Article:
Incentives Matter: A Small Dollar Business Model That Stands Out

Corey Stone

October 1, 2019

Corey Stone is the former Assistant Director of the Consumer Financial Protection Bureau, Overdraft Division


In a short period of time the Fintech ecosystem has produced a dozen or so companies that offer small increments of cash in the form of early access to earned wages or other forms of advances. These companies have actually begun to move the needle against expensive forms of emergency credit such as payday loans or bank overdraft, both of which have reached plateaus or seen revenue declines in recent quarters.


But making advances available at significantly lower costs hasn’t significantly altered most users’ underlying behavior or the business models serving them.  Consumers who avail themselves of short-term advances often become more reliant on them over time, requiring more frequent advances and for larger amounts, as repaying one advance leaves them further behind the next pay period.  And as most of the new players earn the bulk of their revenue from transaction charges–or, in some cases, tips on each transaction–they benefit from consumers’ continuous usage.  While they do charge considerably less, their underlying business models differ little from those of more established small-dollar credit providers.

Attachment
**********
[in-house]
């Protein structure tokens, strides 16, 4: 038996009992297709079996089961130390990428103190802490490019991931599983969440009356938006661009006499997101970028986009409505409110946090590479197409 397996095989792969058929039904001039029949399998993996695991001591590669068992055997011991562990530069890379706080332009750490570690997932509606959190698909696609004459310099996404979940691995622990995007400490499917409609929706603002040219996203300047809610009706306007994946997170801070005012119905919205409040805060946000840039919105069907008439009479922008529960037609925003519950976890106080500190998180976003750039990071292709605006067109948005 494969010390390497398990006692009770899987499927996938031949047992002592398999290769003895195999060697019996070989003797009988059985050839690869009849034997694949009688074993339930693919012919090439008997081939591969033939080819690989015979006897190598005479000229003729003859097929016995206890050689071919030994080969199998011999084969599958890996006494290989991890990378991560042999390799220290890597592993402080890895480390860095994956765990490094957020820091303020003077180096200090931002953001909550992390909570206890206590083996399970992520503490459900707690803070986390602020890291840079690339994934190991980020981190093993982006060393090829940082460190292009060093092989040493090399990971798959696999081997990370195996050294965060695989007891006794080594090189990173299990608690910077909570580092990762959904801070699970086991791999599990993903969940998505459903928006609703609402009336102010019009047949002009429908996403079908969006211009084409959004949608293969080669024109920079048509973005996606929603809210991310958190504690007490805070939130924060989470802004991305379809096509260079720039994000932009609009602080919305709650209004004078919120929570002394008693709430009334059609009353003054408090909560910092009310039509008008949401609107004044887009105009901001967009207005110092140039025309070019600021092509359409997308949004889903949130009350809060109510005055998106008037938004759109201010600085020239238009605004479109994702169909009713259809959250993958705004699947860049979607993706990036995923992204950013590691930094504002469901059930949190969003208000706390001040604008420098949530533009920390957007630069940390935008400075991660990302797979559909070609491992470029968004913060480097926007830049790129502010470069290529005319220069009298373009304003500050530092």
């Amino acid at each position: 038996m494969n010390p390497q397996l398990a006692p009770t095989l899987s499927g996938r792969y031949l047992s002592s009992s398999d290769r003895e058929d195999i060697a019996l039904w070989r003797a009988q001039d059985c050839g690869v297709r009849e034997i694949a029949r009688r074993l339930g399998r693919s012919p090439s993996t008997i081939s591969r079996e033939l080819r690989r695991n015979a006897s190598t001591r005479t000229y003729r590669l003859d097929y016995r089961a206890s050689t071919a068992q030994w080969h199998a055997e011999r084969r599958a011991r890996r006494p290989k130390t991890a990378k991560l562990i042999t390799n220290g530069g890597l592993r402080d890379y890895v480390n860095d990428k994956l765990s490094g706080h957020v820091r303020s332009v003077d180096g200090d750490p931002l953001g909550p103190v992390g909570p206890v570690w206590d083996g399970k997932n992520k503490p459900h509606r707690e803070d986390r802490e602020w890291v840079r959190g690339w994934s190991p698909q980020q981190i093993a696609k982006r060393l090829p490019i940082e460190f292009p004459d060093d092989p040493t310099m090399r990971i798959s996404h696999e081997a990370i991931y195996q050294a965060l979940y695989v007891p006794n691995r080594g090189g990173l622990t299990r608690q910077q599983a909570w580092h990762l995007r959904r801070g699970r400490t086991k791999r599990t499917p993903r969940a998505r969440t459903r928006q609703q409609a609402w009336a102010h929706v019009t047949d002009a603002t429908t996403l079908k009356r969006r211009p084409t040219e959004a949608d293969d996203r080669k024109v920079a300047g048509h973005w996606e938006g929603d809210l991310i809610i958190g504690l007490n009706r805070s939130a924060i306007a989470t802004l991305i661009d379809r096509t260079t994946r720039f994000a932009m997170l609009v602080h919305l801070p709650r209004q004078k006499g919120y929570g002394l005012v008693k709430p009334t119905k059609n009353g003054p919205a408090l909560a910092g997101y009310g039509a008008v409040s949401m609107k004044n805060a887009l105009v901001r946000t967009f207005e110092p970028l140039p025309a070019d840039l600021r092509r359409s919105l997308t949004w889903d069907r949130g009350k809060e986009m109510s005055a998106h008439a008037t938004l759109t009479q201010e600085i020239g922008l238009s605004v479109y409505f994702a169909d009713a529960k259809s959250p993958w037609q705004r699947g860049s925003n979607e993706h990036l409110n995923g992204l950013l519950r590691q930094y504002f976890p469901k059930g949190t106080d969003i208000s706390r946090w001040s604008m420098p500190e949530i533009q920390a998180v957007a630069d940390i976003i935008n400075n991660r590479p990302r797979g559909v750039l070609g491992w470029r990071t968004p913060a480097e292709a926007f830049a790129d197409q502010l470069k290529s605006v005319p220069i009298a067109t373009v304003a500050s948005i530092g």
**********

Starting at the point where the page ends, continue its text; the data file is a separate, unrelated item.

A standout among the newcomers is Brigit.  Its sole source of revenue, a $10 per month membership fee–with no per-transaction or per-dollar-advanced charges–epitomizes transparency.  It more resembles an insurance policy–against making late payments or incurring overdrafts—than an advance service.  Members can access up to $250 at a given time.  The company offers free extensions to members who need access to the funds for longer periods. And its underwriting methods enable it to serve both regular wage earners and gig workers who demonstrate a pattern of income and earnings.  


Most importantly, the company’s business model doesn’t rely on continuous use of its advances or borrowing in ever larger amounts. Instead, Brigit benefits when its members are able to better manage their earnings and expenses and use advances with less frequency.  Accordingly, it is developing an increasingly robust set of cash flow management tools its members can use.


So here’s a shout-out to business models that align with helping customers improve their financial well-being.

[Full disclosure: I am a compensated advisor to, and an investor in, Brigit. This article originally appeared on LinkedIn]

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